Updating Documents in Mongoose

May 2, 2019

Mongoose has 4 different ways to update a document. Here's a list:

What's the difference between these 4 ways? Let's take a look at what each of these functions do.

Using save()

Below is an example of using save() to update Jon Snow's title.

const schema = new mongoose.Schema({ name: String, title: String });
const CharacterModel = mongoose.model('Character', schema);

const doc = await CharacterModel.create({
  name: 'Jon Snow',
  title: `Lord Commander of the Night's Watch`

// Update the document by setting a property and calling `save()`
doc.title = 'King in the North';
await doc.save();

This simple example has a couple nuances. First, save() is a method on a document, which means you must have a document to save. You need to either create() or use find() to get a document.

Second, Mongoose documents have change tracking. Under the hood, when you call doc.save(), Mongoose knows you set title and transforms your save() call into updateOne({ $set: { title } }). Try running Mongoose with debug mode to see what queries Mongoose executes.

Using Model.updateOne() and Model.updateMany()

Using Model.updateOne() and Model.updateMany(), you can update the document without loading it from the database first. In the below example, the document with name = 'Jon Snow' is not in the Node.js process' memory when updateOne() is called.

// Update the document using `updateOne()`
await CharacterModel.updateOne({ name: 'Jon Snow' }, {
  title: 'King in the North'

// Load the document to see the updated value
const doc = await CharacterModel.findOne();
doc.title; // "King in the North"

updateMany() is similar. The difference between these two functions is that updateOne() will update at most one document, whereas updateMany() will update every document that matches the filter.

You should use save() rather than updateOne() and updateMany() where possible. However, Model.updateOne() and Model.updateMany() have a few advantages:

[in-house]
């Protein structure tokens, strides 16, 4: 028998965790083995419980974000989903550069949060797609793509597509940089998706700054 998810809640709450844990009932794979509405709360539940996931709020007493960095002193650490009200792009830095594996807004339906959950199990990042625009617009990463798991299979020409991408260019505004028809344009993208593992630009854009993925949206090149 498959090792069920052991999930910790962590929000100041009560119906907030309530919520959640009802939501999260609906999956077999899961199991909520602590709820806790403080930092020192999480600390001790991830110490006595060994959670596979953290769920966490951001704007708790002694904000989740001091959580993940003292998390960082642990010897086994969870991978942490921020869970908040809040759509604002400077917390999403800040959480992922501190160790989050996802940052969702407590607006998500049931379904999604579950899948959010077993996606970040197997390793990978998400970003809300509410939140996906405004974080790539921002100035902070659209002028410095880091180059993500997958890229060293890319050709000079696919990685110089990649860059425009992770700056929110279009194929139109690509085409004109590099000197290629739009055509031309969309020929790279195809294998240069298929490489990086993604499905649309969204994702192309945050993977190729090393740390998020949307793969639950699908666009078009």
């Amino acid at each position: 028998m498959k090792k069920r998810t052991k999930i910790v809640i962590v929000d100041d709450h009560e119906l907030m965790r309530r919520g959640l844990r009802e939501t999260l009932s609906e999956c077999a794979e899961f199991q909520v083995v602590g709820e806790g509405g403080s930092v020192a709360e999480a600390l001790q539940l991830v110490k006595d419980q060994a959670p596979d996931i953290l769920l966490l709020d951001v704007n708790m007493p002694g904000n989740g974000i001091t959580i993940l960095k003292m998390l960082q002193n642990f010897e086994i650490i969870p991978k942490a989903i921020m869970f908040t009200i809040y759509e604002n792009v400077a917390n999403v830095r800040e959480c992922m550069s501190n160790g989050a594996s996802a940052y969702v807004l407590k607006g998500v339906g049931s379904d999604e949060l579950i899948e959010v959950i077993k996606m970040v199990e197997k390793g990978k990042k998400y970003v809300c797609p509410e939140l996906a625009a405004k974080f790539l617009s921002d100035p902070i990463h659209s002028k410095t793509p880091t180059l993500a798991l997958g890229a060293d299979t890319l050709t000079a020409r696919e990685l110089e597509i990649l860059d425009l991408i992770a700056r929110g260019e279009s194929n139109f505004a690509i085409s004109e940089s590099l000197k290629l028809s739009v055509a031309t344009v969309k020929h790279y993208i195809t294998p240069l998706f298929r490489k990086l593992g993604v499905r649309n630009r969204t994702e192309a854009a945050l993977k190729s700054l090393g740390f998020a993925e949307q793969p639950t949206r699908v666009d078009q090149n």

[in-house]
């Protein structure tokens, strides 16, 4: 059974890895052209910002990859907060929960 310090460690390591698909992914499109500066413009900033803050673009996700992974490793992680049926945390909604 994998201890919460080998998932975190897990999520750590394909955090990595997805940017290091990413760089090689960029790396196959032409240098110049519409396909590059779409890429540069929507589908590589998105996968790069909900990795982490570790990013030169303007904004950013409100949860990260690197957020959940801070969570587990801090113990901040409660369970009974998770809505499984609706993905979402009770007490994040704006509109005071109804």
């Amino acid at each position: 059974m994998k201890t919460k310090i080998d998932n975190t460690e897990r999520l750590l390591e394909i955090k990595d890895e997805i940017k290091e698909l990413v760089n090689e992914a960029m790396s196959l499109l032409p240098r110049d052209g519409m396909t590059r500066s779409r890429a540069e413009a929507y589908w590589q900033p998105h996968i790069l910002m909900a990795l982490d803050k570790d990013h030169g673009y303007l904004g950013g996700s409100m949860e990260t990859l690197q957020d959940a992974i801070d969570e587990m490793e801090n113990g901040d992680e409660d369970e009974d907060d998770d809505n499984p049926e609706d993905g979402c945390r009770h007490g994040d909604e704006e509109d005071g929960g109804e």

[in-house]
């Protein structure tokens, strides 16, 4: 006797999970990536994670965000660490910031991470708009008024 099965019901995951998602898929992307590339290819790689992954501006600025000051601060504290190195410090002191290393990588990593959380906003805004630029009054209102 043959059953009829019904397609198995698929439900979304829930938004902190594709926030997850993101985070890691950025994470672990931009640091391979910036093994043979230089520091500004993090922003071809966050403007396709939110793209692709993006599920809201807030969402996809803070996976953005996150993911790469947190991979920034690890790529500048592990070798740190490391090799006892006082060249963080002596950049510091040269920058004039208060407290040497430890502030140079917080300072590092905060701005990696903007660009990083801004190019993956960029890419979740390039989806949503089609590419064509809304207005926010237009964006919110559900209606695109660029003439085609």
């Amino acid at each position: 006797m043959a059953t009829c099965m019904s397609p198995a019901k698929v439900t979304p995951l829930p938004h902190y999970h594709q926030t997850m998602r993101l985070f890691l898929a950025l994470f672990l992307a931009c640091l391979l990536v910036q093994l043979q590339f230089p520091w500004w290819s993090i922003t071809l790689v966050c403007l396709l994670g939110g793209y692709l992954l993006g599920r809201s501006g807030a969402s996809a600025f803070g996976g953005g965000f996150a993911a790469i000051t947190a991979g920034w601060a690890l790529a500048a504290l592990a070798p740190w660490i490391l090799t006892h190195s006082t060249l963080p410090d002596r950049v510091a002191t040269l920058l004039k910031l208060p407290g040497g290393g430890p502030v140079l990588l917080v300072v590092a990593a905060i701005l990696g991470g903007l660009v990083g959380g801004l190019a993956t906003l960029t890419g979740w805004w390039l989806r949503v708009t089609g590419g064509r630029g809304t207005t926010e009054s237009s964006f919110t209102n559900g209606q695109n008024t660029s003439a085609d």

Using Document#updateOne()

The Document#updateOne() function is syntactic sugar for Model.updateOne(). If you already have the document in memory, doc.updateOne() structures a Model.updateOne() call for you.

// Load the document
const doc = await CharacterModel.findOne({ name: 'Jon Snow' });

// Update the document using `Document#updateOne()`
// Equivalent to `CharacterModel.updateOne({ _id: doc._id }, update)`
const update = { title: 'King in the North' };
await doc.updateOne(update);

const updatedDoc = await CharacterModel.findOne({ name: 'Jon Snow' });
updatedDoc.title; // "King in the North"

Generally, Document#updateOne() is rarely useful. You're better off using save() and using Model.updateOne() for cases when save() is not flexible enough.

Using Model.findOneAndUpdate()

The Model.findOneAndUpdate() function or its variation Model.findByIdAndUpdate() behave similarly to updateOne(): they atomically update the first document that matches the first parameter filter. Unlike updateOne(), it gives you back the updated document.

const doc = await CharacterModel.findOneAndUpdate(
  { name: 'Jon Snow' },
  { title: 'King in the North' },
  // If `new` isn't true, `findOneAndUpdate()` will return the
  // document as it was _before_ it was updated.
  { new: true }

doc.title; // "King in the North"


In general, you should use save() to update a document in Mongoose, unless you need an atomic update. Here's a summary of the key features of all 4 ways to update a document:

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